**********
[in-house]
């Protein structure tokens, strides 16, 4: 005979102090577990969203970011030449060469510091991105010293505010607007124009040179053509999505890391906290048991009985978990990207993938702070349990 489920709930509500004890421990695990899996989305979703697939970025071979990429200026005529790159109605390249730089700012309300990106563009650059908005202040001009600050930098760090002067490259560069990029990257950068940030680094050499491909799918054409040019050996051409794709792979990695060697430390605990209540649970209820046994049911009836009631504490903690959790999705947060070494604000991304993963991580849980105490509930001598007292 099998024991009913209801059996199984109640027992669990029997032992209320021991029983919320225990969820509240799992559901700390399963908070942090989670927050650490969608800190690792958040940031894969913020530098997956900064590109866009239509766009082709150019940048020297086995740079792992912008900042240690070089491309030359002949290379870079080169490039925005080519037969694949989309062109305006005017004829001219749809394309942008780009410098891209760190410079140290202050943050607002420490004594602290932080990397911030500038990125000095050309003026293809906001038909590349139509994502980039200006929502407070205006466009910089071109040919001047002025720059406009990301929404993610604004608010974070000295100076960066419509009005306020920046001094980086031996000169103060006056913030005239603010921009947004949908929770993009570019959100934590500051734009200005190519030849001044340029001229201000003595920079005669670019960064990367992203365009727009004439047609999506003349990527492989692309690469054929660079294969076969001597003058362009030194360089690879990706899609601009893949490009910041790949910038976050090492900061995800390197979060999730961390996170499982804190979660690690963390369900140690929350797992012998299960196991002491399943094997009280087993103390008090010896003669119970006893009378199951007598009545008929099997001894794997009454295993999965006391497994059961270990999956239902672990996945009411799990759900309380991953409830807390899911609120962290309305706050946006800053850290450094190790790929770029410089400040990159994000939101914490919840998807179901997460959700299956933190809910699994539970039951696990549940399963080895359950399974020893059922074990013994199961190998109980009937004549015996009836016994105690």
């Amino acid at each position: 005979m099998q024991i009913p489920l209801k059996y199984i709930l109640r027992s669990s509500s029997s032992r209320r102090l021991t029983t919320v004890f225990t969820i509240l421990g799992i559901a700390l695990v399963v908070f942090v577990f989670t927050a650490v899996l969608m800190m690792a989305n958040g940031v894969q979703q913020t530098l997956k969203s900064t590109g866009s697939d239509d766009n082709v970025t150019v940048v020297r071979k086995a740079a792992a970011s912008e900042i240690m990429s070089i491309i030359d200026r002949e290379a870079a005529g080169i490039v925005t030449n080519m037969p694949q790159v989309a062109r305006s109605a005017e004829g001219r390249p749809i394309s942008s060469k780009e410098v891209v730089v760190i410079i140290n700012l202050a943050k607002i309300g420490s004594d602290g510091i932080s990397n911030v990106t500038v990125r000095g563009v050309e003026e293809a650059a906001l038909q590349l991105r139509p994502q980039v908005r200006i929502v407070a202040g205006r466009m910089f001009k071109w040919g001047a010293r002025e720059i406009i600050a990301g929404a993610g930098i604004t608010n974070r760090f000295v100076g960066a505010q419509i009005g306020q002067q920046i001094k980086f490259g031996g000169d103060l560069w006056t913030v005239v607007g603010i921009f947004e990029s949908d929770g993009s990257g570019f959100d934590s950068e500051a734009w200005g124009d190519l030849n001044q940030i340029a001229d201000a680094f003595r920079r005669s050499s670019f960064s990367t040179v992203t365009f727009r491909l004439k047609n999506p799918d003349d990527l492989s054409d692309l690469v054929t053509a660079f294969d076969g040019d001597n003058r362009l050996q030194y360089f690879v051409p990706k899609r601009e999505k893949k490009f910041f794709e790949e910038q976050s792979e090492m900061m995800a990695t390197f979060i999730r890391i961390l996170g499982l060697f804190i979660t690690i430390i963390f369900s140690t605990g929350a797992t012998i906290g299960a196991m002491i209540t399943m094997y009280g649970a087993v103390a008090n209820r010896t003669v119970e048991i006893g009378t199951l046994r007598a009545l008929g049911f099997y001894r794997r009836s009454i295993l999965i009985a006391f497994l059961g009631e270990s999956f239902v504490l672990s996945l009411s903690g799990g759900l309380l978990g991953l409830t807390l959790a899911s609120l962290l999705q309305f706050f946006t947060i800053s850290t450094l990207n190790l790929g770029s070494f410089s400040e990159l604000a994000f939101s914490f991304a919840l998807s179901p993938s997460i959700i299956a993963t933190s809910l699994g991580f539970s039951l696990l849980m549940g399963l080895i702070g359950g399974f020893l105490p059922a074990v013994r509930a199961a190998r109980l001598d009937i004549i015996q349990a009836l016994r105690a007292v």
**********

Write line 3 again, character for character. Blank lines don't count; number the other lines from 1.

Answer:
């Amino acid at each position: 005979m099998q024991i009913p489920l209801k059996y199984i709930l109640r027992s669990s509500s029997s032992r209320r102090l021991t029983t919320v004890f225990t969820i509240l421990g799992i559901a700390l695990v399963v908070f942090v577990f989670t927050a650490v899996l969608m800190m690792a989305n958040g940031v894969q979703q913020t530098l997956k969203s900064t590109g866009s697939d239509d766009n082709v970025t150019v940048v020297r071979k086995a740079a792992a970011s912008e900042i240690m990429s070089i491309i030359d200026r002949e290379a870079a005529g080169i490039v925005t030449n080519m037969p694949q790159v989309a062109r305006s109605a005017e004829g001219r390249p749809i394309s942008s060469k780009e410098v891209v730089v760190i410079i140290n700012l202050a943050k607002i309300g420490s004594d602290g510091i932080s990397n911030v990106t500038v990125r000095g563009v050309e003026e293809a650059a906001l038909q590349l991105r139509p994502q980039v908005r200006i929502v407070a202040g205006r466009m910089f001009k071109w040919g001047a010293r002025e720059i406009i600050a990301g929404a993610g930098i604004t608010n974070r760090f000295v100076g960066a505010q419509i009005g306020q002067q920046i001094k980086f490259g031996g000169d103060l560069w006056t913030v005239v607007g603010i921009f947004e990029s949908d929770g993009s990257g570019f959100d934590s950068e500051a734009w200005g124009d190519l030849n001044q940030i340029a001229d201000a680094f003595r920079r005669s050499s670019f960064s990367t040179v992203t365009f727009r491909l004439k047609n999506p799918d003349d990527l492989s054409d692309l690469v054929t053509a660079f294969d076969g040019d001597n003058r362009l050996q030194y360089f690879v051409p990706k899609r601009e999505k893949k490009f910041f794709e790949e910038q976050s792979e090492m900061m995800a990695t390197f979060i999730r890391i961390l996170g499982l060697f804190i979660t690690i430390i963390f369900s140690t605990g929350a797992t012998i906290g299960a196991m002491i209540t399943m094997y009280g649970a087993v103390a008090n209820r010896t003669v119970e048991i006893g009378t199951l046994r007598a009545l008929g049911f099997y001894r794997r009836s009454i295993l999965i009985a006391f497994l059961g009631e270990s999956f239902v504490l672990s996945l009411s903690g799990g759900l309380l978990g991953l409830t807390l959790a899911s609120l962290l999705q309305f706050f946006t947060i800053s850290t450094l990207n190790l790929g770029s070494f410089s400040e990159l604000a994000f939101s914490f991304a919840l998807s179901p993938s997460i959700i299956a993963t933190s809910l699994g991580f539970s039951l696990l849980m549940g399963l080895i702070g359950g399974f020893l105490p059922a074990v013994r509930a199961a190998r109980l001598d009937i004549i015996q349990a009836l016994r105690a007292v």